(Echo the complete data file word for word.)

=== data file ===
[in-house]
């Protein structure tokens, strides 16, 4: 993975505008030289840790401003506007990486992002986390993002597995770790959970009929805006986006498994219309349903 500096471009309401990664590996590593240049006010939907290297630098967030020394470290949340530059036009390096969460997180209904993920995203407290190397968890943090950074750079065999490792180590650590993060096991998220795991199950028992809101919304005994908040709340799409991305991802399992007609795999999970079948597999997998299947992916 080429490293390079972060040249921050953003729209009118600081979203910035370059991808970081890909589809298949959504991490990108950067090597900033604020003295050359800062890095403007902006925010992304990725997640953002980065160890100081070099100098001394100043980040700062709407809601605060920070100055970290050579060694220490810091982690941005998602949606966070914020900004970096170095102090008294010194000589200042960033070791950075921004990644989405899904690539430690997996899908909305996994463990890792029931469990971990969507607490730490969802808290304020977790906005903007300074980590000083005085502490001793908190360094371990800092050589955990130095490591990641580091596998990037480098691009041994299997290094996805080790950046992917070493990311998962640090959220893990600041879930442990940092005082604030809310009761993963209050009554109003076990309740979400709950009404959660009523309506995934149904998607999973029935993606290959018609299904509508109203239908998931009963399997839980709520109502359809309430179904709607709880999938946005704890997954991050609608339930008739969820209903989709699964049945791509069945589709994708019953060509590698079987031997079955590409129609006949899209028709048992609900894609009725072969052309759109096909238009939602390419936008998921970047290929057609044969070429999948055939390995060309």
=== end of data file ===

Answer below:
[in-house]
């Protein structure tokens, strides 16, 4: 993975505008030289840790401003506007990486992002986390993002597995770790959970009929805006986006498994219309349903 500096471009309401990664590996590593240049006010939907290297630098967030020394470290949340530059036009390096969460997180209904993920995203407290190397968890943090950074750079065999490792180590650590993060096991998220795991199950028992809101919304005994908040709340799409991305991802399992007609795999999970079948597999997998299947992916 080429490293390079972060040249921050953003729209009118600081979203910035370059991808970081890909589809298949959504991490990108950067090597900033604020003295050359800062890095403007902006925010992304990725997640953002980065160890100081070099100098001394100043980040700062709407809601605060920070100055970290050579060694220490810091982690941005998602949606966070914020900004970096170095102090008294010194000589200042960033070791950075921004990644989405899904690539430690997996899908909305996994463990890792029931469990971990969507607490730490969802808290304020977790906005903007300074980590000083005085502490001793908190360094371990800092050589955990130095490591990641580091596998990037480098691009041994299997290094996805080790950046992917070493990311998962640090959220893990600041879930442990940092005082604030809310009761993963209050009554109003076990309740979400709950009404959660009523309506995934149904998607999973029935993606290959018609299904509508109203239908998931009963399997839980709520109502359809309430179904709607709880999938946005704890997954991050609608339930008739969820209903989709699964049945791509069945589709994708019953060509590698079987031997079955590409129609006949899209028709048992609900894609009725072969052309759109096909238009939602390419936008998921970047290929057609044969070429999948055939390995060309």